Chris (Robin Williams) and Annie (Annabella Sciorra) are soulmates — they have a perfect life with the kids, the maid and the big kitchen. When Chris and Annie lose their kids in a tragic car accident, the two struggle to get on with their lives after their deaths. Then Chris gets killed in a car accident leaving Annie completely alone. Yikes.
But don’t worry because death is cool. Chris goes to heaven and discovers, through friendly angel Cuba Gooding, Jr., that we all make our own heaven. So Chris constructs his world out of images from the beautiful paintings by his wife. The effects are incredible and if you’ve seen the trailers, you’ve already seen most of them. What’s so disappointing is that the film had so much potential as a concept. The story slowly degenerates into a plodding, sappy bore.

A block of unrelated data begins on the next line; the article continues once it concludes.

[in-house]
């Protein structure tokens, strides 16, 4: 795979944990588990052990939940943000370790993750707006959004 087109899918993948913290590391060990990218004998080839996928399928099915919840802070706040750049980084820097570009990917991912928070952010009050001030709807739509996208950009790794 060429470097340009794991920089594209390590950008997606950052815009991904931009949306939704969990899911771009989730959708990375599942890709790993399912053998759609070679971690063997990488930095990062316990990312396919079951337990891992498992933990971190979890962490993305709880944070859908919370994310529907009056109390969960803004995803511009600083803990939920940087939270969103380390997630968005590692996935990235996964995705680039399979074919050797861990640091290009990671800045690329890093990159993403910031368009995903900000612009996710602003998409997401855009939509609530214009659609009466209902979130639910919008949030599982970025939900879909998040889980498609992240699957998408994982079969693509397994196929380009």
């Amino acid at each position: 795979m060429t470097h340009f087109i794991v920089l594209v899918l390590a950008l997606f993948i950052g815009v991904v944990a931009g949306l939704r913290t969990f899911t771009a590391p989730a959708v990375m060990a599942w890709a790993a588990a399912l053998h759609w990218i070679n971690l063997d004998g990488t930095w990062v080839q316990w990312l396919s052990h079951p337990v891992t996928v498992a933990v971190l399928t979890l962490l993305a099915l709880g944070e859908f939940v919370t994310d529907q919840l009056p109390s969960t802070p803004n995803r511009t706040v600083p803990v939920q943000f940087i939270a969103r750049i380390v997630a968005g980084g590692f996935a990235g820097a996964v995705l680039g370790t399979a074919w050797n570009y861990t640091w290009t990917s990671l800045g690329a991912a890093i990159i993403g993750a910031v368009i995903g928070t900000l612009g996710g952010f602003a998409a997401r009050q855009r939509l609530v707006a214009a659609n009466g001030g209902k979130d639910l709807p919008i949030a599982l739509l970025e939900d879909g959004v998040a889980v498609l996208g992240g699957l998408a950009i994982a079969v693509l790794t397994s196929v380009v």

Chris learns that his depressed wife has committed suicide and is doomed to spend eternity in hell. That’s when Chris chooses to travel to hell to rescue her. This description sounds a lot more exciting than the way it is portrayed on screen. In fact, it felt as if the film was heavily retooled and recut. The constant flashbacks and slow motion made the film painful to watch at times. A major disappointment.
Posted on October 5, 1998 in Reviews by Chris Gore
If you liked this article then you may also like the following Film Threat articles:
- PURGATORY HOUSE
- “BURNING ANNIE” NEARS COMPLETION
- CAREER SUICIDE
- DARE TO DREAM WITH “ANNIE PAUL”
- RETURN TO INNOCENCE (DVD)
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